Ojingau-jutgal-muchim (오징어젓갈무침): Seasoned Salted Squid


[Ojingaut = squid, jutgal = salted and sometimes spiced seafood, muchim: a dish tossed in sauce or marinade]

There is an abundance of seafood in Korea because it is a peninsula, and as many of you know, Koreans are masters of preserving food whether by fermenting, drying or salting ingredients. Jutgal is a term used for seafood that is salted and many times spiced, oftentimes eaten as a banchan or a side dish. One of my favorite jutgal is made of squid, ojingau-jutgal, which can be found in any Korean grocery. It is perfectly fine to eat it with a bowl of rice the way it is, but sometimes I like to enhance the flavor profile by mixing in some moo, garlic, peppers and a few more spices. I like to eat this dish with a hot bowl of kkori-gomtang (꼬리곰탕) or sogogi-moo-guk (소고기무국) and rice.


  • 1/2 cup of thinly julienned moo (무) or daikon
  • 1 tablespoon of salt
  • 1/2 cup of ojingau-jutgalIMG_2415 (오징어젓갈)
  • 2 garlic cloves, thinly sliced
  • 1 jalapeño or serrano pepper, thinly sliced
  • 1 tablespoon of gochgaru (고추가루, red pepper powder)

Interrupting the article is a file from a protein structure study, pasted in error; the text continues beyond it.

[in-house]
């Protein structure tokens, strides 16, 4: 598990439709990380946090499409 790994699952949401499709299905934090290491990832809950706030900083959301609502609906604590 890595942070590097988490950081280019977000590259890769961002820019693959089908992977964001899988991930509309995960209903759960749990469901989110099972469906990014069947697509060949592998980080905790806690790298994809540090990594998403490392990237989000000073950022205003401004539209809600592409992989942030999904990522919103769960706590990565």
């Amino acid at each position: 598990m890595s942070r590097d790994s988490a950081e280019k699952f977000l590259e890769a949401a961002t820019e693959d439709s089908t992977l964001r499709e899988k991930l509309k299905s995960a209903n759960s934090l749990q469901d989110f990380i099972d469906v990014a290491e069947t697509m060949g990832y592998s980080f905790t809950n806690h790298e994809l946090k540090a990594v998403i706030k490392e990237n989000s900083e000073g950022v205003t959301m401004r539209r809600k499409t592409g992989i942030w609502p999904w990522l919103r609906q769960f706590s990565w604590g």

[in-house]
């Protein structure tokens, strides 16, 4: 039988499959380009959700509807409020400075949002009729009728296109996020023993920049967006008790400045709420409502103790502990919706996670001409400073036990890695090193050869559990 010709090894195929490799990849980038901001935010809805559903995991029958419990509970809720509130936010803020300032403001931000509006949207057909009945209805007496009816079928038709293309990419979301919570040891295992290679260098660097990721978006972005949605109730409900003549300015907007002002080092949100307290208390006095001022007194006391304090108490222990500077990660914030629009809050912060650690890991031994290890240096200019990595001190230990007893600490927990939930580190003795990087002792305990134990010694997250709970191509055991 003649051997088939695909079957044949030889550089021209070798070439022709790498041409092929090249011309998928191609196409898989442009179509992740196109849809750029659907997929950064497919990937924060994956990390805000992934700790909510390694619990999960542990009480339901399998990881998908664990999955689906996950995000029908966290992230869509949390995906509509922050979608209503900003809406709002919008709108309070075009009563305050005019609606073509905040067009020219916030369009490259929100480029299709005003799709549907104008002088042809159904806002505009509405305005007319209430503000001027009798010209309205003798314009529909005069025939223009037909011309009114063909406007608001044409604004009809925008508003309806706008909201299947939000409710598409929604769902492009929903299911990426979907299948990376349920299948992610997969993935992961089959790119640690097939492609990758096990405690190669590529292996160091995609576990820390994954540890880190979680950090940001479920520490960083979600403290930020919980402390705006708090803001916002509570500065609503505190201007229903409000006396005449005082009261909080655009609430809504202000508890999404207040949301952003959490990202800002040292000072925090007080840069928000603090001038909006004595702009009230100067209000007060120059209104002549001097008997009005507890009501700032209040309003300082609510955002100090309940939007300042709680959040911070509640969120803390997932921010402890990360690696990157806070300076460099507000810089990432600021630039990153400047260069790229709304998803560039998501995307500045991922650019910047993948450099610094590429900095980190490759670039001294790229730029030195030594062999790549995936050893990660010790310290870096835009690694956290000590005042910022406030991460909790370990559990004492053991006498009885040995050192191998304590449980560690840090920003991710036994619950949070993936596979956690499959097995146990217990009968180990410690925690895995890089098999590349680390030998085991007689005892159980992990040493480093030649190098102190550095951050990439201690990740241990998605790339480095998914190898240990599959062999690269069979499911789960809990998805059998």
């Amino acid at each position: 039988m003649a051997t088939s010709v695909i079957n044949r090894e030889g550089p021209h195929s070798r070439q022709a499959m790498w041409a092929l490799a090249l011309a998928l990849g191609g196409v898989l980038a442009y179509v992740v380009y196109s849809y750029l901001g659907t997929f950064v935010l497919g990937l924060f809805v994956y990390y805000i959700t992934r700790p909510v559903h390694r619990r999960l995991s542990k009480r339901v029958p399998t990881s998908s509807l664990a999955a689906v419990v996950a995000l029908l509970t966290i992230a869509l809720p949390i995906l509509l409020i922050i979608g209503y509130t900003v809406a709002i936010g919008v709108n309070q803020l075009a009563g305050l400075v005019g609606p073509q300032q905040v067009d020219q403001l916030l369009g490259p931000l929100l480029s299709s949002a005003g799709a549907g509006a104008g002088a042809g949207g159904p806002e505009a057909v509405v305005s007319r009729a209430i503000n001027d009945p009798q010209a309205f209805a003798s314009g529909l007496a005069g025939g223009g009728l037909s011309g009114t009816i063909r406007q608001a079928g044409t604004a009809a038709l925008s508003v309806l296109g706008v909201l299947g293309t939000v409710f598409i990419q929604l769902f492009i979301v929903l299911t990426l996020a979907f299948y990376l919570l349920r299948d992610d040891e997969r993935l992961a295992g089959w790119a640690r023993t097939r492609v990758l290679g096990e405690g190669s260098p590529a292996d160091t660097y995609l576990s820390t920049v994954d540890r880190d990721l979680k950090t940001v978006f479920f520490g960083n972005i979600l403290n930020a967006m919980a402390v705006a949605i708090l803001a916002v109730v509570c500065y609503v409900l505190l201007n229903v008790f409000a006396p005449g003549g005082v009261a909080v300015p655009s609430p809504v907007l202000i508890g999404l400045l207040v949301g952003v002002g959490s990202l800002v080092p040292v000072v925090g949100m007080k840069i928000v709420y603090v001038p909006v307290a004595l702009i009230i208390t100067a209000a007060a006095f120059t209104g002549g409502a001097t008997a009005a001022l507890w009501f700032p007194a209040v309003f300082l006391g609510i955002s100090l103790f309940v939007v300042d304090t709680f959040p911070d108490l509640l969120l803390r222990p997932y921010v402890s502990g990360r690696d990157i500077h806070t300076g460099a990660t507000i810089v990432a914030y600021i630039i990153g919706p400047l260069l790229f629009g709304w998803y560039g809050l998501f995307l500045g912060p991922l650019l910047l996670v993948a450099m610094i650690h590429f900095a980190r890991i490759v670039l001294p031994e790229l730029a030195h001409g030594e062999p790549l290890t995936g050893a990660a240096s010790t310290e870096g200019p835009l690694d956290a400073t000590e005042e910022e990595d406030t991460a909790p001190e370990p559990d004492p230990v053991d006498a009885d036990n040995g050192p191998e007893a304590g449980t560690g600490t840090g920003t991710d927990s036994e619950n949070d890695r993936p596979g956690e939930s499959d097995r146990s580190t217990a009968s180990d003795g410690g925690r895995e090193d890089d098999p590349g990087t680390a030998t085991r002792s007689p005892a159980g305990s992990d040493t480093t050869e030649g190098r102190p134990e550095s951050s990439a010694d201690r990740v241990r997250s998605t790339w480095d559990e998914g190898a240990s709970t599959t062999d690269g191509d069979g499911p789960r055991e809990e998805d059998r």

• 1/2 tablespoon of sugar
  • 1/2 tablespoon of maeshilchung (매실청, Korean apricot tea) – optional
  • 1 teaspoon of sesame oil
  • A sprinkle toasted sesame seeds
  1. Salt the thinly julienned moo and let it sit to draw out the moisture of the vegetable for about 20 minutes.
  2. In the meantime, prepare garlic and jalapeño or serrano pepper.IMG_2413
  3. When the moo is ready, drain the liquid out and squeeze the remaining liquid out by pressing with a paper towel. This prevents the ojingau-jutgalmuchim from becoming watery over time.IMG_2414
  4. Mix all the remaining ingredients together except for the sesame oil and sesame seeds.IMG_2416IMG_2417
  5. Combine the sesame oil last and garnish with a sprinkle of toasted sesame seeds.IMG_2420

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